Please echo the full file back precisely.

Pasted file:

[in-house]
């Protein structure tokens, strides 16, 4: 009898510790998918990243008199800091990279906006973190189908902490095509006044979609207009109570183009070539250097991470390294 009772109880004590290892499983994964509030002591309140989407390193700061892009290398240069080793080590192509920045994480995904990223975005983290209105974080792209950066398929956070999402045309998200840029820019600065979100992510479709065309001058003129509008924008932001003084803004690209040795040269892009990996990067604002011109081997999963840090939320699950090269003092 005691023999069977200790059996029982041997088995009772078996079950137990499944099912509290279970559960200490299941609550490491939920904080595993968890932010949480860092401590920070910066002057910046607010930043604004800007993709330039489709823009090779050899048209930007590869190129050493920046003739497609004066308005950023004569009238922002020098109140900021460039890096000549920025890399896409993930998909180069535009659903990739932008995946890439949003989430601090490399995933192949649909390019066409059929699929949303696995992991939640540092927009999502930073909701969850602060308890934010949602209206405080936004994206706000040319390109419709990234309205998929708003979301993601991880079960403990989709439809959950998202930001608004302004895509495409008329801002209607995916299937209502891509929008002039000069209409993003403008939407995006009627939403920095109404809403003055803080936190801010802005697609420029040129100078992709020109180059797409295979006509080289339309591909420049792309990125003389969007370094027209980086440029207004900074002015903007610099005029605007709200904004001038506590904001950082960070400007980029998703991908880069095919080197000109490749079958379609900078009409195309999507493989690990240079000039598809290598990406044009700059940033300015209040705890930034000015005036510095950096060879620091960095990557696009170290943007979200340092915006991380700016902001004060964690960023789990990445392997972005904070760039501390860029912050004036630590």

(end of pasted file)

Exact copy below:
[in-house]
């Protein structure tokens, strides 16, 4: 009898510790998918990243008199800091990279906006973190189908902490095509006044979609207009109570183009070539250097991470390294 009772109880004590290892499983994964509030002591309140989407390193700061892009290398240069080793080590192509920045994480995904990223975005983290209105974080792209950066398929956070999402045309998200840029820019600065979100992510479709065309001058003129509008924008932001003084803004690209040795040269892009990996990067604002011109081997999963840090939320699950090269003092 005691023999069977200790059996029982041997088995009772078996079950137990499944099912509290279970559960200490299941609550490491939920904080595993968890932010949480860092401590920070910066002057910046607010930043604004800007993709330039489709823009090779050899048209930007590869190129050493920046003739497609004066308005950023004569009238922002020098109140900021460039890096000549920025890399896409993930998909180069535009659903990739932008995946890439949003989430601090490399995933192949649909390019066409059929699929949303696995992991939640540092927009999502930073909701969850602060308890934010949602209206405080936004994206706000040319390109419709990234309205998929708003979301993601991880079960403990989709439809959950998202930001608004302004895509495409008329801002209607995916299937209502891509929008002039000069209409993003403008939407995006009627939403920095109404809403003055803080936190801010802005697609420029040129100078992709020109180059797409295979006509080289339309591909420049792309990125003389969007370094027209980086440029207004900074002015903007610099005029605007709200904004001038506590904001950082960070400007980029998703991908880069095919080197000109490749079958379609900078009409195309999507493989690990240079000039598809290598990406044009700059940033300015209040705890930034000015005036510095950096060879620091960095990557696009170290943007979200340092915006991380700016902001004060964690960023789990990445392997972005904070760039501390860029912050004036630590």